It Felt Love
Did the rose
Ever open its heart
And give to this world
It felt the encouragement of light
We all remain
After a car bomb ripped through his Baghdad neigbourhood, Karim Wasfi, the conductor of the Iraqi National Symphony Orchestra, sat on a stool amidst the rubble and played his cello. Here is an extract from his interview by Al Jazeera :
So the act of playing the cello was the opposite to the act of detonating a bomb?
Yes. Creating life, basically. I don’t want that to turn into an inevitability of the situation in Iraq: death experienced on a daily basis. No, I want to do the opposite. Life is experienced on a daily basis. Even though we don’t experience normalcy. When things are normal, I will have more responsibilities and obligations. But when things are insane and abnormal like that, I have the obligation of inspiring people, sharing hope, perseverance, dedication, and preserving the momentum of life.
How did people react to you when you started to play?
They loved it. Soldiers cried. They kissed, they clapped, they felt alive, they felt human and they felt appreciated and respected, which does not surprise me.
Would you dare to do something like this? I’m almost certain I wouldn’t be able to.
Maybe life is calling us in smaller ways to stand up to injustice, fear, superstition.
Perhaps life is calling us to be authentic – to risk opening ourselves to the light and in doing so bring meaning to ourselves and others.
Could life be calling us to risk being unpopular for the greater good?
Is life calling us to open ourselves to feel the pain, the heartache, the fears of others…..To be men and women of compassion?Is life calling you to open to the light? #MondayMusings #MicroblogMondays #1000SpeakClick To Tweet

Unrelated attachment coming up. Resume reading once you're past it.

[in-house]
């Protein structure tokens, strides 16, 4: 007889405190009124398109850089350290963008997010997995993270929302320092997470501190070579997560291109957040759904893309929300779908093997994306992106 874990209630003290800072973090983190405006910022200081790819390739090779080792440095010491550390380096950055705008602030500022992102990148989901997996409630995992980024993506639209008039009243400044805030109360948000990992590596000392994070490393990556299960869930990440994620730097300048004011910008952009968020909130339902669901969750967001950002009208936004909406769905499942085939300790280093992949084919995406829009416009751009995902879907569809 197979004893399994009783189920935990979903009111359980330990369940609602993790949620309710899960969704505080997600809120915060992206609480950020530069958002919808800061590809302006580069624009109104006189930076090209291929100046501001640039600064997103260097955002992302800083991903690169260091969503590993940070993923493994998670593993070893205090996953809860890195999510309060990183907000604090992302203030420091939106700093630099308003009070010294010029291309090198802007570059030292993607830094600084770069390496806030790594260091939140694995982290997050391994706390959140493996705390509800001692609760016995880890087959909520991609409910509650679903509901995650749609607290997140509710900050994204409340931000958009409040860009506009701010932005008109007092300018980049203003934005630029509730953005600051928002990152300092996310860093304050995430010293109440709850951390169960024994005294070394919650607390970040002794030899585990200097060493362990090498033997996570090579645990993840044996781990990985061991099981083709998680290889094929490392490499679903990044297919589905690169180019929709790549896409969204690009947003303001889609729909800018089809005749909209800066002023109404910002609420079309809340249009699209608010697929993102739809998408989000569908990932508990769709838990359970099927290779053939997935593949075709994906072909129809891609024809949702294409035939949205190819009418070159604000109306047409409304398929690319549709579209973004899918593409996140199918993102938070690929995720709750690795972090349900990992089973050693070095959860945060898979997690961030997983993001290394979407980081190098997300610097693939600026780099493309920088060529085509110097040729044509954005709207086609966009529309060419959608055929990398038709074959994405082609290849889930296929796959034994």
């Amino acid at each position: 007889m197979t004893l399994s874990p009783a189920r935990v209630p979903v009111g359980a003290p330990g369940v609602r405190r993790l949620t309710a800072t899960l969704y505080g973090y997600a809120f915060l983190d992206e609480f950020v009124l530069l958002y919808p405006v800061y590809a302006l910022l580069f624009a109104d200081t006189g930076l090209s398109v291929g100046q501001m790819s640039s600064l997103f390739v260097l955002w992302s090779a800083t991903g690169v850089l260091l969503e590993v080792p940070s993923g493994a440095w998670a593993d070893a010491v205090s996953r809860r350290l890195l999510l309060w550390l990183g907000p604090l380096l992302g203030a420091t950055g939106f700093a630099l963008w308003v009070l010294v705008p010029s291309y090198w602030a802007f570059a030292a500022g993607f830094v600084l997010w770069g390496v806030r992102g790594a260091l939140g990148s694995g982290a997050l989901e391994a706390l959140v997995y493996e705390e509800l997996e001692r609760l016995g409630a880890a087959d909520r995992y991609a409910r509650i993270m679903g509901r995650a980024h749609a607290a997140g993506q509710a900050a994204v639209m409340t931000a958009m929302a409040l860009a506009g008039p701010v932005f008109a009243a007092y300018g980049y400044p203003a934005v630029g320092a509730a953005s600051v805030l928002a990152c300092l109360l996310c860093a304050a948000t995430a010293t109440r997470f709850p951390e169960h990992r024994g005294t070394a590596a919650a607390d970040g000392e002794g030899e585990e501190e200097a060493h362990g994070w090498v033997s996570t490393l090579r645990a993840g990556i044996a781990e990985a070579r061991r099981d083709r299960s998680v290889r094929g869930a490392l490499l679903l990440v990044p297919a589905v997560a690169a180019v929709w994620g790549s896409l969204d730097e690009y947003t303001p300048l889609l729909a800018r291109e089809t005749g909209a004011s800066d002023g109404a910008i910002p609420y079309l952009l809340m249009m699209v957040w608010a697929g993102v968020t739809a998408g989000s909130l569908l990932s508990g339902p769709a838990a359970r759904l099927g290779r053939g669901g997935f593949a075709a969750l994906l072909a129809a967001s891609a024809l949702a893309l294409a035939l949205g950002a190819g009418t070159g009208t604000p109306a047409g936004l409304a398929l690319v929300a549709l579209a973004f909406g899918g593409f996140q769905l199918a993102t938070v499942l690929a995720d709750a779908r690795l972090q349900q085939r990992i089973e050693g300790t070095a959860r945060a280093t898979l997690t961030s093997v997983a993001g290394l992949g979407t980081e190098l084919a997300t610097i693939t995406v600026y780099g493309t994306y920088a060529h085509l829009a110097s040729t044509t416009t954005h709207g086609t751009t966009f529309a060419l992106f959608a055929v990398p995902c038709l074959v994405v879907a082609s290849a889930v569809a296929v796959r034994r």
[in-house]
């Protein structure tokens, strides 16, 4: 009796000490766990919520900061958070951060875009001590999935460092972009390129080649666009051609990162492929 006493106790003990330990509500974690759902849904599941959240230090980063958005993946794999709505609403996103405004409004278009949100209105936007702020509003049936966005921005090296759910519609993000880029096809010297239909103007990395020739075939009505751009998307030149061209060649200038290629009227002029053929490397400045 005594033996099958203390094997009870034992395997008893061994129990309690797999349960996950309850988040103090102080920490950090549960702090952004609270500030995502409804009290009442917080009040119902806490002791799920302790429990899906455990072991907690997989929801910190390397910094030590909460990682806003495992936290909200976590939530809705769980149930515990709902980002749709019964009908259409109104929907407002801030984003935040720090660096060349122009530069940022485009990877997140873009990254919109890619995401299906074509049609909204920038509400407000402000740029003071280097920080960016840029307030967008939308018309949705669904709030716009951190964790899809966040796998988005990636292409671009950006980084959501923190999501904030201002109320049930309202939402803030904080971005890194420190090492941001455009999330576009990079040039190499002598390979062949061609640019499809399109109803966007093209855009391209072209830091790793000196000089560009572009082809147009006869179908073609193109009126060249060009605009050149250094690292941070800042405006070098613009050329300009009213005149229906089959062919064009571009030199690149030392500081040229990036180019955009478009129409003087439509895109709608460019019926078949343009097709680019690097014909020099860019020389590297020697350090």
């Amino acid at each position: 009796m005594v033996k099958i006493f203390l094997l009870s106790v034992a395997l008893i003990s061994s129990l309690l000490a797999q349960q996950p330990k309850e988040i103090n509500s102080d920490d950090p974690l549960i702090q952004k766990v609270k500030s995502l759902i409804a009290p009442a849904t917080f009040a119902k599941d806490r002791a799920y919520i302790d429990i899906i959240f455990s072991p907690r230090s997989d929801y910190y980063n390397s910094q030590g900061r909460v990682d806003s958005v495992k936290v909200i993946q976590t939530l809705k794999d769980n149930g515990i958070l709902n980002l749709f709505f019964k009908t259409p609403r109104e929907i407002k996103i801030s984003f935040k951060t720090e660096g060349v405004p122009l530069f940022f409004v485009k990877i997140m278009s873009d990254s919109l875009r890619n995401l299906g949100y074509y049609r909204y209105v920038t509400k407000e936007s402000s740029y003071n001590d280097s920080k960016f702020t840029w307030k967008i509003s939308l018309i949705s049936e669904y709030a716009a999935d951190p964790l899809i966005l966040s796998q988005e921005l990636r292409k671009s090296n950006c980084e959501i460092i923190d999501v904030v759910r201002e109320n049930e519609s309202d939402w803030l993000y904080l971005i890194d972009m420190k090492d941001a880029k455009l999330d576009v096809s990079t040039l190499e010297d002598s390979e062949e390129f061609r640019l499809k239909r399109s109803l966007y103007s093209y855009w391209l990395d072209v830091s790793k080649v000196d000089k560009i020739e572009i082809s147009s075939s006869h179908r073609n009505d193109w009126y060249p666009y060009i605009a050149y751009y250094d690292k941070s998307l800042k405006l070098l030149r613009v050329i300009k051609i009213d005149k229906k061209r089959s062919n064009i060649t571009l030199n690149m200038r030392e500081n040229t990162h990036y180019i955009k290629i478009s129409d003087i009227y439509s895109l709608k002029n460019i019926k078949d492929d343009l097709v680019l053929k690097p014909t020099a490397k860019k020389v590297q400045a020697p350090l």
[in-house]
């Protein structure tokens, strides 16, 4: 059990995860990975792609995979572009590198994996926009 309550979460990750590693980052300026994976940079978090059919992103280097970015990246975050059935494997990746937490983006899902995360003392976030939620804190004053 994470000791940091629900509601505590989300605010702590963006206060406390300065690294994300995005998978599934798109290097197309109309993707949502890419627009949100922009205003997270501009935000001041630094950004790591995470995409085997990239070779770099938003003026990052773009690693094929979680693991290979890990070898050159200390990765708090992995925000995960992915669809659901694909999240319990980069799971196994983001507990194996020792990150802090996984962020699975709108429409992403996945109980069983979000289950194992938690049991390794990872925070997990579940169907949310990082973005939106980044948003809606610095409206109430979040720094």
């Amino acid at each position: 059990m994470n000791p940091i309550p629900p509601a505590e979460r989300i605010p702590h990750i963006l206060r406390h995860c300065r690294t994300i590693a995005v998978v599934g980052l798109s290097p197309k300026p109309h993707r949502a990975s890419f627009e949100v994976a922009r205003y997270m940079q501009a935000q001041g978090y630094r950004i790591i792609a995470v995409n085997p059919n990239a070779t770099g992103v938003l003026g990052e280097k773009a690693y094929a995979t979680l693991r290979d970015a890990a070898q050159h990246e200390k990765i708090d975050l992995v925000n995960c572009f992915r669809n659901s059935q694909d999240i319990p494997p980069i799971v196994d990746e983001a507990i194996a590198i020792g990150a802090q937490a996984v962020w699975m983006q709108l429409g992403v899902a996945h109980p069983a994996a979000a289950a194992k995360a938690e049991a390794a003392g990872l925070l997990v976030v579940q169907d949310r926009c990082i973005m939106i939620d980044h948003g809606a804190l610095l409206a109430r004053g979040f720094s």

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Pic credit : Rose Image from Shutterstock
I love the story of the cellist, about living, creating and inspiring even amid destruction. Really brings things together.
I just came across it, Lori and had to share.
Music amidst pain…..hope amidst despair……this is so touching……and beautiful poem too…….This will stay with me for sometime. Thanks for sharing it Corinne…..
It’s strange that I came across both on the same day, Sunaina and just had to share because they made so much sense to me.
I guess we can all learn from the rose. 🙂
Yes, we can. It’s hard to make ourselves vulnerable, but we must.
I think it takes a lot of courage to come out in the middle of all that and remind people to hope for a better tomorrow..
So important to remember this..
It does, Seena. Thanks for stopping by.
Wow! Inspiring. it’s certainly not easy to attempt something like that in times of crisis. Thank you for sharing the story. It tells that we all need hope.
Hope – it’s a word in short supply, but we can add to it in small yet powerful ways.
I would have cried too if I had watched him play the Cello. How humanity rises in situation like these is amazing. Beautiful post Corinne.
You can watch the video, Rajlakshmi. It brought tears to my eyes – imagine how people there felt.
These little acts of bravery are what restores my belief in humanity. Would I be able to do something like that? I don’t know. But these stories just fill up my heart with wonder.
Yes, we must really hear a lot more stories like this and I believe that there are many.
It wouldn’t be easy for anyone to do what Karim Wapsi did that day. There was something remarkable he said – Life is to be experienced on a daily basis.
So simple and yet so deep, is it not, Anamika?
What Karim Wasfi did was a loving gesture. Life is lived in happier moments than anything else. Corinne, you inspired me to join #1000Speak. Love to you.
Thank you, Vasantha.
It is such a daring and important act not to meet hate and anger with more hate and anger. To instead play your cello, as it were, during a time when it would be understandable if you packed your instrument away and withheld the music from everyone.
Yes, such an unusual response and such a powerful statement of hope amidst destruction. Thanks for stopping by, Mel.
Such a positive post. Makes you think against the negatives with positivity #mg
Thank you, Karen.
Oh Corinne what an inspirational read! I do believe that we are called to make a difference, and that difference matters most when things are hard. I would love to think I can make a difference, I hope in some very tiny way my blog makes a difference, but I am inspired to do more xx #mg
I didn’t know about him. Thanks for sharing his story , Corinne. So inspiring. I too don’t know if I would be able to do it if I were in his place. I get anxious at the sight of minor troubles, I don’t think I could be so brave and selfless as he was. I think the world needs more people like him. We need to be more like him